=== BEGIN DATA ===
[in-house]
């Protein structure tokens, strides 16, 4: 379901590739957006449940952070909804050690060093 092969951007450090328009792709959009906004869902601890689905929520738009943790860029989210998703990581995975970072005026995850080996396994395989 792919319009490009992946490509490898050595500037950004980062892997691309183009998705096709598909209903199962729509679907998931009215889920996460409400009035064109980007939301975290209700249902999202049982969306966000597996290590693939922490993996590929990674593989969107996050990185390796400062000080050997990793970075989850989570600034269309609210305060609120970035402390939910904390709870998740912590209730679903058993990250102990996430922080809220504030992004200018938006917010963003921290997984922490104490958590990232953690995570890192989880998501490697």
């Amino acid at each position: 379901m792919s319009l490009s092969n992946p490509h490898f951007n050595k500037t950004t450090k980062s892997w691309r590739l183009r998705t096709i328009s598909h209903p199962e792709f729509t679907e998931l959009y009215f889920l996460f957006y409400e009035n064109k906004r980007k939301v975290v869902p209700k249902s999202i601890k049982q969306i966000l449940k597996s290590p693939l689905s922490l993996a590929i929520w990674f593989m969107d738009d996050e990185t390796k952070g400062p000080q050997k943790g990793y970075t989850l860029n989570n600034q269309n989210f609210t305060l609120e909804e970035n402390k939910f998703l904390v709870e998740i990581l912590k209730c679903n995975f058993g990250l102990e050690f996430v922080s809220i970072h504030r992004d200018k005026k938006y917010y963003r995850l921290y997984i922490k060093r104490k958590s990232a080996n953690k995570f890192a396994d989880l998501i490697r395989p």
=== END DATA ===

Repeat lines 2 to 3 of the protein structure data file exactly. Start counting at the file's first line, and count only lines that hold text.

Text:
């Protein structure tokens, strides 16, 4: 379901590739957006449940952070909804050690060093 092969951007450090328009792709959009906004869902601890689905929520738009943790860029989210998703990581995975970072005026995850080996396994395989 792919319009490009992946490509490898050595500037950004980062892997691309183009998705096709598909209903199962729509679907998931009215889920996460409400009035064109980007939301975290209700249902999202049982969306966000597996290590693939922490993996590929990674593989969107996050990185390796400062000080050997990793970075989850989570600034269309609210305060609120970035402390939910904390709870998740912590209730679903058993990250102990996430922080809220504030992004200018938006917010963003921290997984922490104490958590990232953690995570890192989880998501490697």
């Amino acid at each position: 379901m792919s319009l490009s092969n992946p490509h490898f951007n050595k500037t950004t450090k980062s892997w691309r590739l183009r998705t096709i328009s598909h209903p199962e792709f729509t679907e998931l959009y009215f889920l996460f957006y409400e009035n064109k906004r980007k939301v975290v869902p209700k249902s999202i601890k049982q969306i966000l449940k597996s290590p693939l689905s922490l993996a590929i929520w990674f593989m969107d738009d996050e990185t390796k952070g400062p000080q050997k943790g990793y970075t989850l860029n989570n600034q269309n989210f609210t305060l609120e909804e970035n402390k939910f998703l904390v709870e998740i990581l912590k209730c679903n995975f058993g990250l102990e050690f996430v922080s809220i970072h504030r992004d200018k005026k938006y917010y963003r995850l921290y997984i922490k060093r104490k958590s990232a080996n953690k995570f890192a396994d989880l998501i490697r395989p």